If someone had told me in Jr. High that I would grow up to be a pastor, I would have gone into a corner and cried. The most clueless, out of touch people I knew were pastors. In fact, most of the Methodist pastors I’d run across were old, bald and boring.

I figured someday, by God’s grace, I would become old. I hoped I wouldn’t become bald (it wasn’t a thing back then), but I knew for a fact I could never be that boring. Intuitively, I could not imagine swallowing that much of myself to fit into some straight jacket existence as a pastor.

My Big Dream

Deeper than that, since around age 8, the BIG dream in my life was to become a marine biologist. Jacque Cousteau was my hero. (He’s worth googling.) Watching his TV specials about the ocean and its exotic life forms fascinated me.

That dream led me to choose Illinois Wesleyan for my undergraduate degree, not because it was a private, United Methodist-related school, but to fulfill my career goals.

Wesleyan offered a superior biology program which happened to include a Marine Biology course – in the Florida Keys – in January. (Score!)

Altered Course

Little did I know that in September of my freshman year, I would have a profound experience of the love of God and connect with a Christian group that would alter the course of my life.

Wesleyan called this student-led group a deputation team. We went to churches on Sundays and led contemporary worship services – late ‘70’s style. (Can anyone say, “Kum Ba Yah.”) Interspersed among the songs were personal testimonies of what God was doing in our lives.

It was that small group of 10 or so students that loved me, mentored me and discipled me in the Christian faith. Leading those worship services brought joy and a sense of purpose to my life.

Quiet Discontent

Over the course of a couple of years, I found myself infinitely more interested in people than in Petri dishes.

However, this switch in affections brought great anxiety. The only dream I ever knew was crumbling, and I had nothing to replace it.

By the end of my sophomore year, a quiet discontent brewed within me.

Let’s freeze it right there. In this story is the beginning of a call. It’s the kind of thing God does all through Scripture.

No Pedigree Required

First, God comes to ordinary people.

  • a shepherd boy like David
  • a middle-aged truth-telling woman like Miriam
  • a teenage peasant girl like Mary
  • a carpenter like Joseph
  • a hot-headed fisherman like Peter

They were not privileged or religious. There was not a spiritual pedigree in the bunch. Yet God came to them.

For reasons that still baffle me, God came to me as a freshman in college. I was clearly focused on other things. Serving God was nowhere on my radar screen. But that didn’t seem to bother God in the least. It’s like he knew something I didn’t know.   

Placed in Families

Second, God gave me a community.

That group of 10 or so students patiently took my experience of God and helped establish me in the faith. They patiently endured my ceaseless questions and teenage immaturity.

In a word, they loved me.

Scripture says, “God places the lonely in families” (Psalm 68:6 NLT). That’s what I needed. Left to myself, I would have washed out as a follower of Christ and surrendered to purely selfish pursuits. I know would have.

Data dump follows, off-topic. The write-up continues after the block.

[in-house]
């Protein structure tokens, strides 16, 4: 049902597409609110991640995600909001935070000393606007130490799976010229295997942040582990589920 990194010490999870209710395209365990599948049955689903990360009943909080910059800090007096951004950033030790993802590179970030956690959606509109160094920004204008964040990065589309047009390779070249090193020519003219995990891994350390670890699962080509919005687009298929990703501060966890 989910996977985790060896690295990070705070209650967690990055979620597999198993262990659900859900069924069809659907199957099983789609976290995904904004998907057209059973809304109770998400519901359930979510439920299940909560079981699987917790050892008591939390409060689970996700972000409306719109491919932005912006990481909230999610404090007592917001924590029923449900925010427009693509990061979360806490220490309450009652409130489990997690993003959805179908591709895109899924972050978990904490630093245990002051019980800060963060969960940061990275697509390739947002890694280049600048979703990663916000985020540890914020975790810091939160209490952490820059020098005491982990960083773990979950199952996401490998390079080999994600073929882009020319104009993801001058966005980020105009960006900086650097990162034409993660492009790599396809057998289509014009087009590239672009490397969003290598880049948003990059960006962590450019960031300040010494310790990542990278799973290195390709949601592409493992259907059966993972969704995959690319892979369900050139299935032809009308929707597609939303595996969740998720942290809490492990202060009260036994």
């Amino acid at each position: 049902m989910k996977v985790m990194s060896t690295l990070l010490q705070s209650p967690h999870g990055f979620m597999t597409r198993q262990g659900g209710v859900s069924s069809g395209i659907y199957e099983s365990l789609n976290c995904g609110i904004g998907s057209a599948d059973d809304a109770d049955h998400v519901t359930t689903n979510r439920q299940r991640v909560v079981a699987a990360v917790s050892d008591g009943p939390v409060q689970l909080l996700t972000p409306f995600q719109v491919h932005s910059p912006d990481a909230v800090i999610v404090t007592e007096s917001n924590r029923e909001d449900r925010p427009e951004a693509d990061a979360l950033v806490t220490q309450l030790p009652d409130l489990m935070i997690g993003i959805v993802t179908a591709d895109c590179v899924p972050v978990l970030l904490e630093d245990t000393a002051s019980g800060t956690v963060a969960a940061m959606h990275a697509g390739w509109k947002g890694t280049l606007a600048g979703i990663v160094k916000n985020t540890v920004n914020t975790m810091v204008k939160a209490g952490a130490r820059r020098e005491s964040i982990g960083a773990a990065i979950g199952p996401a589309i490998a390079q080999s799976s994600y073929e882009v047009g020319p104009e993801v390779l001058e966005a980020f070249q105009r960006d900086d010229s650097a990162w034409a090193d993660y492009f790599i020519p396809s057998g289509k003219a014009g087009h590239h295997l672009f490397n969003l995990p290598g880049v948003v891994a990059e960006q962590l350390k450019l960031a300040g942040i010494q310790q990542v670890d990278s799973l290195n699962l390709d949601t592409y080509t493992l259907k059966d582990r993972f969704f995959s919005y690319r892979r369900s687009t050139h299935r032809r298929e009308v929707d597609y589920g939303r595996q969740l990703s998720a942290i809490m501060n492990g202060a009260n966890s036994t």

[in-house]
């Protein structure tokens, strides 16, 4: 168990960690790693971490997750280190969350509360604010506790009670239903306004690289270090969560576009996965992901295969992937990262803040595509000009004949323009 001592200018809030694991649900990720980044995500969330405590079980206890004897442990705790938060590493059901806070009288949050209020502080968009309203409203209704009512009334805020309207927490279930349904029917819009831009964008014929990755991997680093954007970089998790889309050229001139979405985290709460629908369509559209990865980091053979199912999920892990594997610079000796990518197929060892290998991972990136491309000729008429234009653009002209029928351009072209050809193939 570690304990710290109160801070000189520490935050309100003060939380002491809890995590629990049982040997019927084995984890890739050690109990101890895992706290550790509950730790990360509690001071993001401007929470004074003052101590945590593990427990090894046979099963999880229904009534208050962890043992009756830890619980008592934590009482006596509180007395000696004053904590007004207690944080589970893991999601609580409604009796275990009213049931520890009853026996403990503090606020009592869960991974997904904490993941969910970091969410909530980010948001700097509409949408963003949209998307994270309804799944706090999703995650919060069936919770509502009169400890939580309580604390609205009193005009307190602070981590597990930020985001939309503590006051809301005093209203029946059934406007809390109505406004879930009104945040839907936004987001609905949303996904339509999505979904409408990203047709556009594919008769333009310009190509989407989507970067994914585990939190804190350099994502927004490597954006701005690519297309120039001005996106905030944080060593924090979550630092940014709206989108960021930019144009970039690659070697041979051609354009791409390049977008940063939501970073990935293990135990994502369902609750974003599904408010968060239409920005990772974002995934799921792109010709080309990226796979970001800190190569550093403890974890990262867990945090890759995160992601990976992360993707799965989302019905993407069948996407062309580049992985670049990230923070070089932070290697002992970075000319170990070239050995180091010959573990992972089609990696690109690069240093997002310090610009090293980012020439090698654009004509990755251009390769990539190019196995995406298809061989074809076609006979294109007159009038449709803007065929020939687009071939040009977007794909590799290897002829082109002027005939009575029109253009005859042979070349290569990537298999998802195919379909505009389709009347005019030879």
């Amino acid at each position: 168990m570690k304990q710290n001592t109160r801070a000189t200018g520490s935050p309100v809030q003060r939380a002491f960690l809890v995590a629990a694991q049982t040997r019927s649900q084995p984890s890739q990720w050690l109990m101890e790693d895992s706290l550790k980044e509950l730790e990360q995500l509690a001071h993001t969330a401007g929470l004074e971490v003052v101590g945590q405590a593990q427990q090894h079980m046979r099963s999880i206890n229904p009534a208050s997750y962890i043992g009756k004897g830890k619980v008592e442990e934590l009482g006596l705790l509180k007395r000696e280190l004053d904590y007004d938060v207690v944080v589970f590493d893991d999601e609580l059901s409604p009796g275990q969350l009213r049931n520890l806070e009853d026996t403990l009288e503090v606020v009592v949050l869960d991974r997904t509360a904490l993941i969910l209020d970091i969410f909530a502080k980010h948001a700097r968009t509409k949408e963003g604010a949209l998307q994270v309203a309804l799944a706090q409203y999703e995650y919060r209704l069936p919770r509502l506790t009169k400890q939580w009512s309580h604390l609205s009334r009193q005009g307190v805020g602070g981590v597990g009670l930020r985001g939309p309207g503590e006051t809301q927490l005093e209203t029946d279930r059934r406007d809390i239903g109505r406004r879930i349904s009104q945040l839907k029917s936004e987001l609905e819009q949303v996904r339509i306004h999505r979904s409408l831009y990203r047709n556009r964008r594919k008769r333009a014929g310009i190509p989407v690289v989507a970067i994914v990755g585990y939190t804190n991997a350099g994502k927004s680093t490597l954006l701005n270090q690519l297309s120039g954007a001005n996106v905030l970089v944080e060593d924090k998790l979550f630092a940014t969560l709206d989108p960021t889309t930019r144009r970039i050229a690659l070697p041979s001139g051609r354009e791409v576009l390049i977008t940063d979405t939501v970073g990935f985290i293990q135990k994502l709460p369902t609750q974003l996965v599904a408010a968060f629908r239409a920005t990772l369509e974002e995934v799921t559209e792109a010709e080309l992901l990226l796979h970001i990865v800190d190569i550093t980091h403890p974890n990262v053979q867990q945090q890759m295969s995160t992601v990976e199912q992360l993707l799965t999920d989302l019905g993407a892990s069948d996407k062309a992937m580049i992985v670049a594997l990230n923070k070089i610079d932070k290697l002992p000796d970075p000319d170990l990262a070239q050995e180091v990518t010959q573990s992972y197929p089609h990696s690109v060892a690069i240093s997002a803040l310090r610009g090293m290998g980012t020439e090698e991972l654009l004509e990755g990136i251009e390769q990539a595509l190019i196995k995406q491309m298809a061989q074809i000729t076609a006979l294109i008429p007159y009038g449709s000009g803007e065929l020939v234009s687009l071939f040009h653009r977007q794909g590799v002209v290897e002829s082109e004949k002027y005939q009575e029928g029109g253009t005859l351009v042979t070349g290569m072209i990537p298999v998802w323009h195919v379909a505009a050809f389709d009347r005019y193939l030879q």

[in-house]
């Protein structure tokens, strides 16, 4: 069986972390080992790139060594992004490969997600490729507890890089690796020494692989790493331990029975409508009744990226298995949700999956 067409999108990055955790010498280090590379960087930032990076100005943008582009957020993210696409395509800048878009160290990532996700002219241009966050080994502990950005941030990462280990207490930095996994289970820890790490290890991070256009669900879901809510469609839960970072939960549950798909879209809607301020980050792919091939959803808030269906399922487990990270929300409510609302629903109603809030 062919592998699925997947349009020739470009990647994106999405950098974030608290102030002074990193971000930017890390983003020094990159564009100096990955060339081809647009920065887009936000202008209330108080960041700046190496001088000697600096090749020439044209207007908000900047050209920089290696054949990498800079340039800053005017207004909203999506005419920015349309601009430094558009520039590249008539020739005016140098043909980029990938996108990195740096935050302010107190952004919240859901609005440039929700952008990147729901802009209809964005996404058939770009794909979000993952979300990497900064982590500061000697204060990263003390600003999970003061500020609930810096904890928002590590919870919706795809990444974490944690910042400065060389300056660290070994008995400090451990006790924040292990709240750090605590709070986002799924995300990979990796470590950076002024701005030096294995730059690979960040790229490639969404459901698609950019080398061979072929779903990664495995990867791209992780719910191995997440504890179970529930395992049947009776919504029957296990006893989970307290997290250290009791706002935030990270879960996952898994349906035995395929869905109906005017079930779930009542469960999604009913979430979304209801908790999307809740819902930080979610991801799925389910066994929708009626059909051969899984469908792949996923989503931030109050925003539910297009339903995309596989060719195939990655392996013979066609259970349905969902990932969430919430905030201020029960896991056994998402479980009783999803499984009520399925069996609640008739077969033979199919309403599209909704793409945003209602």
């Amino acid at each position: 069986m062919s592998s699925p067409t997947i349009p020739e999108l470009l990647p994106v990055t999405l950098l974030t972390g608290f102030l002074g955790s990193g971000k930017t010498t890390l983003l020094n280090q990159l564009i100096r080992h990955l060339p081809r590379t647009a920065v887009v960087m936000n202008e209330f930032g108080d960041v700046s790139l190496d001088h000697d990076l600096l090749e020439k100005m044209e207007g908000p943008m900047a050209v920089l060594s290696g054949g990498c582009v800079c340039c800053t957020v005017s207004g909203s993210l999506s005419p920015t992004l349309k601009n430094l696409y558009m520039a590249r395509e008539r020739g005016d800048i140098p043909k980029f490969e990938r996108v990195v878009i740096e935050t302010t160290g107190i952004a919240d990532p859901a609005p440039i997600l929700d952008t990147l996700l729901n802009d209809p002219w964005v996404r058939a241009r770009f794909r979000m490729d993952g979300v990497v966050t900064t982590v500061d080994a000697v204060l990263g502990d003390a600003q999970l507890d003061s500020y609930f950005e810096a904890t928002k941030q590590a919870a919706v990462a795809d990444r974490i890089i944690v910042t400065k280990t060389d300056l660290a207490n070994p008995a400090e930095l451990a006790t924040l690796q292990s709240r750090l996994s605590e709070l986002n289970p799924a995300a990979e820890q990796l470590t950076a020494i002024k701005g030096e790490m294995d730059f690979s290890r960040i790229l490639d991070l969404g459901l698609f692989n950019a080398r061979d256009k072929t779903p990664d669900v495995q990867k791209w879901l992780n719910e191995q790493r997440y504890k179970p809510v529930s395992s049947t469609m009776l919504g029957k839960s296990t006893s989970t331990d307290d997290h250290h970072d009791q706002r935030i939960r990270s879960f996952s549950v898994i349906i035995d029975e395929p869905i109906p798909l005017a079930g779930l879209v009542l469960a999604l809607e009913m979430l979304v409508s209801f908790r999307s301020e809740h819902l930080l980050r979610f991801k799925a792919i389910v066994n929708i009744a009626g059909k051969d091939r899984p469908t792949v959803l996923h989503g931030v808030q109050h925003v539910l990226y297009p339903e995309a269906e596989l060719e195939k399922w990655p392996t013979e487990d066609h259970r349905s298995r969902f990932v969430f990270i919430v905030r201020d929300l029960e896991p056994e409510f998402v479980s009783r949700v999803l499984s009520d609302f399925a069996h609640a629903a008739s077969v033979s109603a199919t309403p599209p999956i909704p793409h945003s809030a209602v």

But God had other plans. My experience of God’s personal love and the practical love of this small group laid the foundation for a radical change in my life’s direction.

This is how God works in countless lives.

Taking Note

Have you ever had a time when it felt like God came close?

Maybe you heard someone talking and you felt a twinge in your heart. You knew those words were for you. Or perhaps in the middle of a really dark time you sensed someone say, “It’s going to be OK.” Or maybe as you watched a sunset on the beach or walked through a mountain pass, you felt overwhelmed by a sense of beauty and peace.

Have you ever shared that experience with anyone?

God comes to ordinary people, every day, often when we least expect it. The trick is to notice God’s presence and talk with a few other people about it – people who will love you. You might be surprised by where that could lead.

But I’ll talk more about that next time.  

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Roger Ross

A native of Cambridge, Illinois, Roger has served as a pastor in Texas, the British Channel Island of Guernsey, and Illinois. While in Illinois, he led teams that planted two new churches and served for 10 years as the lead pastor of one of the largest United Methodist Churches in the Midwest. It was his privilege to serve as the Director of Congregational Excellence in the Missouri Conference before coming into his current role with Spiritual Leadership, Inc (SLI).

Roger now comes alongside pastors, non-profit leaders and their leadership teams as an executive coach, specializing in leadership that inspires change. As a side gig, he loves teaching evangelism and church planting as an adjunct professor at SMU’s Perkins School of Theology in Dallas, Texas.

Other passions of his include SCUBA diving in warm blue water, Krispy Kremes, board games with family and friends, and traveling in different cultures. He also has a weakness for golf.

Roger is the author of three books, Meet The Goodpeople: Wesley’s 7 Ways to Share Faith, Come Back: Returning to the Life You Were Made For, and Come Back Participant Guide, all through Abingdon Press.

Now for the best part. Roger is married to Leanne Klein Ross. Leanne grew up around Bloomington, Illinois where the two of them now reside. God has blessed them with two adult children, a son-in-law, several tropical fish, and one adorable granddog.